Minnesota has a divorce rate of 9.7%, a figure that is at the lower end of the spectrum comparing multiple states. Though this may seem like a simple case, something that can be resolved in less than a year, it is not common to have divorce proceedings resolve before at least 6 weeks have transpired after Dissolution of Marriage papers have been served, and even afterwards, it may be difficult to see a judicial officer.
Minnesotan law states that one or both spouses must have lived in Minnesota for at least 6 months before filing for a divorce in the state. If neither spouse meets this requirement, divorce proceedings cannot begin in the state until 6 months of residency has occurred. Then, all hearings and otherwise must be done in the county the couple or individual resides in.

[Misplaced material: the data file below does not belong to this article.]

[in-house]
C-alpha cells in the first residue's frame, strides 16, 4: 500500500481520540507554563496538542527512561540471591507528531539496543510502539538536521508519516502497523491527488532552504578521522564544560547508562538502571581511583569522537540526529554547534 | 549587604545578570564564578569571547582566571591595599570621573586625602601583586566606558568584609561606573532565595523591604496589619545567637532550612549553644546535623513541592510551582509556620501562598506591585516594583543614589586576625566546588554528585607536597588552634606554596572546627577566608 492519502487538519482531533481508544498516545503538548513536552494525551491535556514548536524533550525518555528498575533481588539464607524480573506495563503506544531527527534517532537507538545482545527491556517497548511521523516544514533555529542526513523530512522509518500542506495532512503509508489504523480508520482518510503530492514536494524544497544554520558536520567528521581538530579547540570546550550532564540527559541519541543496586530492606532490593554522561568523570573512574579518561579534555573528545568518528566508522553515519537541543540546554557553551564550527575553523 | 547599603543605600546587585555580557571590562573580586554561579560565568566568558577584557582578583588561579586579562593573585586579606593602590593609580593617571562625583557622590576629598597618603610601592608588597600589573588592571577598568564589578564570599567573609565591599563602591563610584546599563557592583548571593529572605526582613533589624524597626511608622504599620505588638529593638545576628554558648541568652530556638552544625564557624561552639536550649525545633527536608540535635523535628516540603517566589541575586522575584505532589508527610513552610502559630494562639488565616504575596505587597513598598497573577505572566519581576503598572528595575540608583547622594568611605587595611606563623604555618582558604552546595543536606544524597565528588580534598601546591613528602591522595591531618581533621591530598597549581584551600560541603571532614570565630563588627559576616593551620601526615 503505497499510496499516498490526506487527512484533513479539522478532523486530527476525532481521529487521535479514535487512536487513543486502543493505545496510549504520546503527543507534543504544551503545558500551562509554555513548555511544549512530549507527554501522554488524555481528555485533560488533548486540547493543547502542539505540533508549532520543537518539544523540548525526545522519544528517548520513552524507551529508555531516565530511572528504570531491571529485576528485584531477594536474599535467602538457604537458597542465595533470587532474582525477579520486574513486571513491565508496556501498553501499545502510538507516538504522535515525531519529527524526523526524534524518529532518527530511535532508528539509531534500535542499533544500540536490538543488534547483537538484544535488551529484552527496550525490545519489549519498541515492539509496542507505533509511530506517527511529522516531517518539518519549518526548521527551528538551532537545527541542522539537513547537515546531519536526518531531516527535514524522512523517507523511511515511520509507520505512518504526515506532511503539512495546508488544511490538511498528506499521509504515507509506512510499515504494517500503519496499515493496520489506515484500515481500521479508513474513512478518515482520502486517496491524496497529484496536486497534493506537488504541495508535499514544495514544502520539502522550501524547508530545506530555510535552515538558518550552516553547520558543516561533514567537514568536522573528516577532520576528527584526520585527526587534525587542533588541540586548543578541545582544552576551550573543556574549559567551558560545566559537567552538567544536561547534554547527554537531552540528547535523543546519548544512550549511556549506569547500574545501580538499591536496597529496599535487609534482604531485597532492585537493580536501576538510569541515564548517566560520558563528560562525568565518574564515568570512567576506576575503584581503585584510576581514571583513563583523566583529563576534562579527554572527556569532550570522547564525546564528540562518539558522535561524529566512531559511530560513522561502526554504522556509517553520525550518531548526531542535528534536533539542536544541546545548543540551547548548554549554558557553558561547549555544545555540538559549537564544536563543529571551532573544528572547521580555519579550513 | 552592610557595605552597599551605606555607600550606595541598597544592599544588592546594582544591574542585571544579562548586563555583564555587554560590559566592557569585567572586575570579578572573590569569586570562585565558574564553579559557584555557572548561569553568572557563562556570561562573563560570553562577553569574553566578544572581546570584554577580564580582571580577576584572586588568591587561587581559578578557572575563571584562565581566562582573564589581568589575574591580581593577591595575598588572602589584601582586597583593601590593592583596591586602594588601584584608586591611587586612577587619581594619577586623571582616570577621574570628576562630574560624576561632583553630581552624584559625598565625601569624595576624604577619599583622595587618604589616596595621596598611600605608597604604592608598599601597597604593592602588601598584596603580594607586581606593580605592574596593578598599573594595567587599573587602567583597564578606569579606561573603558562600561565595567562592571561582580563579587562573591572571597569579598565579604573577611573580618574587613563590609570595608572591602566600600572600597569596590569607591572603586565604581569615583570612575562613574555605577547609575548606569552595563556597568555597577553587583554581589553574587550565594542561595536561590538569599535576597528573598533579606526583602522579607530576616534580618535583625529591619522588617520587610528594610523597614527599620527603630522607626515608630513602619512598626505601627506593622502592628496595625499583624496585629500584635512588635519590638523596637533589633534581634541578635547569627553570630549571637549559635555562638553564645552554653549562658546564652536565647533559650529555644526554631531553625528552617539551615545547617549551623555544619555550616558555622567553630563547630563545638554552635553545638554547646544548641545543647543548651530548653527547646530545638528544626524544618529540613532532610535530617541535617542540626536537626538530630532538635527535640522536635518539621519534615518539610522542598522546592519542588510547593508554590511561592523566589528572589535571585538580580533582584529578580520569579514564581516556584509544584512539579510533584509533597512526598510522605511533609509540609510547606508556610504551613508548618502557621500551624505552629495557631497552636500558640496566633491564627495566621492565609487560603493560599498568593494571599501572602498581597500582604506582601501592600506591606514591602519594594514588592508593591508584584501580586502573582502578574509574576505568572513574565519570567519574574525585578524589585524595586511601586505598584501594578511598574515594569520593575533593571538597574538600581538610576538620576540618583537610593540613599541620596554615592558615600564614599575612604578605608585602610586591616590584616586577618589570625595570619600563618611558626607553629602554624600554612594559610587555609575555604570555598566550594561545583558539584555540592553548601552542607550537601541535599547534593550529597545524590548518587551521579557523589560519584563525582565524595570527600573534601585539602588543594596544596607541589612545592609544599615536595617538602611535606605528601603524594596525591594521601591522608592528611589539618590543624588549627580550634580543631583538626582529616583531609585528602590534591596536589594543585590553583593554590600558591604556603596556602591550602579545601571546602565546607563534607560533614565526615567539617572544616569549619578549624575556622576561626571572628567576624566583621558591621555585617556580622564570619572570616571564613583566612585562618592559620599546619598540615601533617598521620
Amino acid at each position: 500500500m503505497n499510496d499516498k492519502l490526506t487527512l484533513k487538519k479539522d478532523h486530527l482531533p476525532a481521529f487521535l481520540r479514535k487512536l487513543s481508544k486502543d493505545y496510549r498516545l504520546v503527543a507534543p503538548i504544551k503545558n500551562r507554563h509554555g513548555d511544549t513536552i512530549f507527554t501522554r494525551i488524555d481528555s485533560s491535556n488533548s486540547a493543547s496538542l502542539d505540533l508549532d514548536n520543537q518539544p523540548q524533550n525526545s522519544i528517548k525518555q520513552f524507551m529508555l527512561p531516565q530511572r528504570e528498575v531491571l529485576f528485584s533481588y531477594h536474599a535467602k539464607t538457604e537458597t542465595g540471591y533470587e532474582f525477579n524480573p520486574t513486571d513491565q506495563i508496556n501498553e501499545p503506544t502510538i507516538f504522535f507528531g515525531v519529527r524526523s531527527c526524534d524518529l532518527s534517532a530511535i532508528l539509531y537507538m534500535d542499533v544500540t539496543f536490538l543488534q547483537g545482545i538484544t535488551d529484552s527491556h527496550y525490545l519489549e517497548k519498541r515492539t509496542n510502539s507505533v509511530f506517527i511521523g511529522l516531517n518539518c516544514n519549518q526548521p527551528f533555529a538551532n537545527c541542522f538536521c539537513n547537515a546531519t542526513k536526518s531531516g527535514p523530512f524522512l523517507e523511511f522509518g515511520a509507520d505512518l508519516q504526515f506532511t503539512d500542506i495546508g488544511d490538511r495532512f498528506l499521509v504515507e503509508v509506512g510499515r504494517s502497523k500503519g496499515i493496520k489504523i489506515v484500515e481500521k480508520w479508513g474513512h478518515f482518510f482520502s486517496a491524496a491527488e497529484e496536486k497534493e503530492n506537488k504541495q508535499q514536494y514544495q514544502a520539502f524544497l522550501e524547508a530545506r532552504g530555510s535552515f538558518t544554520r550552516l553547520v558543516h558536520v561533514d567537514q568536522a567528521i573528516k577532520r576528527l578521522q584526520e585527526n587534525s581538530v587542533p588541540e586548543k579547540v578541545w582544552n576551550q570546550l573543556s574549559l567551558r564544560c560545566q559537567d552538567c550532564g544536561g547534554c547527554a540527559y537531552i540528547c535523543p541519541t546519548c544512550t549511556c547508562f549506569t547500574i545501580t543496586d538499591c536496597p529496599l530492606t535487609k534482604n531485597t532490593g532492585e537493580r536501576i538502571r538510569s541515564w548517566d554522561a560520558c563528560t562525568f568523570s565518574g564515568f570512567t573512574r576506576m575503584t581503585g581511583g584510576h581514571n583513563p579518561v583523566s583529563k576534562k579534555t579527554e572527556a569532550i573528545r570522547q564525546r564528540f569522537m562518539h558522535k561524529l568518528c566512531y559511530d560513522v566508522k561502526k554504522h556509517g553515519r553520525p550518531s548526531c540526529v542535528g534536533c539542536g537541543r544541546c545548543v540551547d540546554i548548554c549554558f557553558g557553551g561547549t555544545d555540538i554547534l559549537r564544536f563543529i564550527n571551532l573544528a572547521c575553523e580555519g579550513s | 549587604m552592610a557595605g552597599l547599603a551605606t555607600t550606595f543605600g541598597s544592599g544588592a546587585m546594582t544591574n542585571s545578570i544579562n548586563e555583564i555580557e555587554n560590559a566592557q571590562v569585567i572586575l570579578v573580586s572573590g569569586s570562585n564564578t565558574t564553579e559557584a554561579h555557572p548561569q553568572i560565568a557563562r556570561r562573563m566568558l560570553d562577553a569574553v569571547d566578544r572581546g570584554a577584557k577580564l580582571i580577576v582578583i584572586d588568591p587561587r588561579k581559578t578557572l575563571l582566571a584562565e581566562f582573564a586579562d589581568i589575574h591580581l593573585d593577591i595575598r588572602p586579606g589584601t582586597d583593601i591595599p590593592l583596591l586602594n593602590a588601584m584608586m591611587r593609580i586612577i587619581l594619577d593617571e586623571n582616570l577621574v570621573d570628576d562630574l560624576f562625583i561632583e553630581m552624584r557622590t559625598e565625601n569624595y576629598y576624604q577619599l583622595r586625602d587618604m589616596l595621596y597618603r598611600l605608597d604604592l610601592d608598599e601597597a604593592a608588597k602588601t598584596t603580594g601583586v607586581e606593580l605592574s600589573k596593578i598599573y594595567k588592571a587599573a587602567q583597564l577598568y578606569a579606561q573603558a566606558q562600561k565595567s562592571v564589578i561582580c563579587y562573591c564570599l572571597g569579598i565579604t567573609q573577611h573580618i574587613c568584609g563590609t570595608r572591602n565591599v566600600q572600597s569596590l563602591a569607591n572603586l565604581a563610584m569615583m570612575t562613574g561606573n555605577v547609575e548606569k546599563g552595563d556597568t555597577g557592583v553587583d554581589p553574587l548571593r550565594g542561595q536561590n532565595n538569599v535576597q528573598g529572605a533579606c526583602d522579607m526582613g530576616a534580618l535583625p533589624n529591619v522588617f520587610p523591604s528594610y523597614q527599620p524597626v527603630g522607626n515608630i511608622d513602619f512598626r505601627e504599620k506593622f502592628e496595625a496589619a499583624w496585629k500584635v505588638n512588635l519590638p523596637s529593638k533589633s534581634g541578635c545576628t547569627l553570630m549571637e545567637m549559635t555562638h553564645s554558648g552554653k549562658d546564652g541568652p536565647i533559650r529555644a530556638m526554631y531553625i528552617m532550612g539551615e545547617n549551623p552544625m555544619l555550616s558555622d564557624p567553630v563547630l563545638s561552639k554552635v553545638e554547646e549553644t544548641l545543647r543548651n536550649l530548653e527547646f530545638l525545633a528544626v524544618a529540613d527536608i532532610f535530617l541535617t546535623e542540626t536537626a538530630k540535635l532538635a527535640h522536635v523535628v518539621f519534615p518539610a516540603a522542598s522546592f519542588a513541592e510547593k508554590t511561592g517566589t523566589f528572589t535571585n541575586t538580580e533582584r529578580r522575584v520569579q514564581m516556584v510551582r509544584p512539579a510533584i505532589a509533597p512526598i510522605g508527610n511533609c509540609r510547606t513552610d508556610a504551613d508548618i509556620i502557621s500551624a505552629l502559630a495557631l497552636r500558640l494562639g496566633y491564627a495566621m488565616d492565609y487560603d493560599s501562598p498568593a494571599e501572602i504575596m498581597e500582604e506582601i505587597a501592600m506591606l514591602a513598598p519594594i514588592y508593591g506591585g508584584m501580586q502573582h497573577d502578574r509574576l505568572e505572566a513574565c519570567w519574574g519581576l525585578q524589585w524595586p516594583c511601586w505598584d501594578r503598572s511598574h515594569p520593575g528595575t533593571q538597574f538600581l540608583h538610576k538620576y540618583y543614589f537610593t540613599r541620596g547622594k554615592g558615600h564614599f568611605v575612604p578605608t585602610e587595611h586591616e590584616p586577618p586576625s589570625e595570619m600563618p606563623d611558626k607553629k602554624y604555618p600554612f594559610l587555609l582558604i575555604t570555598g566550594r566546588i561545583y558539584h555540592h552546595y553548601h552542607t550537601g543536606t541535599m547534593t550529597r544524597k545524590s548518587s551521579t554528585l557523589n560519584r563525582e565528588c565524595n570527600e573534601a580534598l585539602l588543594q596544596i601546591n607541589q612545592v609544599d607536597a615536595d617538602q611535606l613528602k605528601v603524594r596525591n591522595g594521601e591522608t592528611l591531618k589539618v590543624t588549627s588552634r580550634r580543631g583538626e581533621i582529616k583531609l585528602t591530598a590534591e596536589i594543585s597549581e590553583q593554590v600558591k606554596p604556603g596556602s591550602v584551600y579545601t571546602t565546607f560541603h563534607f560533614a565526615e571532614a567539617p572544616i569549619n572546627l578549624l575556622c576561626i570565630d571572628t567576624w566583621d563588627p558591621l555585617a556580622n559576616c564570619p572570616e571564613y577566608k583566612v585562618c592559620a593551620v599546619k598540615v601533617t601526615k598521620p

Because it can take time for a divorcing couple to come to amicable terms, the amount of time dedicated to finalizing the proceeding can vary. Usually, if both parties can come to an agreement, it will take at least 6 weeks to finalize, but can take longer if there is more arbitration or if complications arise. A case involving children can take a much longer time, as custody battles and disagreements can ensue.
The court will not finalize a proceeding until at least 30 days has passed, however. This is lengthened by an additional 20 days if a partner is in default or fails to answer the Dissolution of Marriage. Additionally, any major city in the state will have a waiting list to approve and process the divorce, as there are already many open cases that are pending resolution. If either partner decides on a trial, it will take upwards of a year to finalize, making the entire process lengthy.
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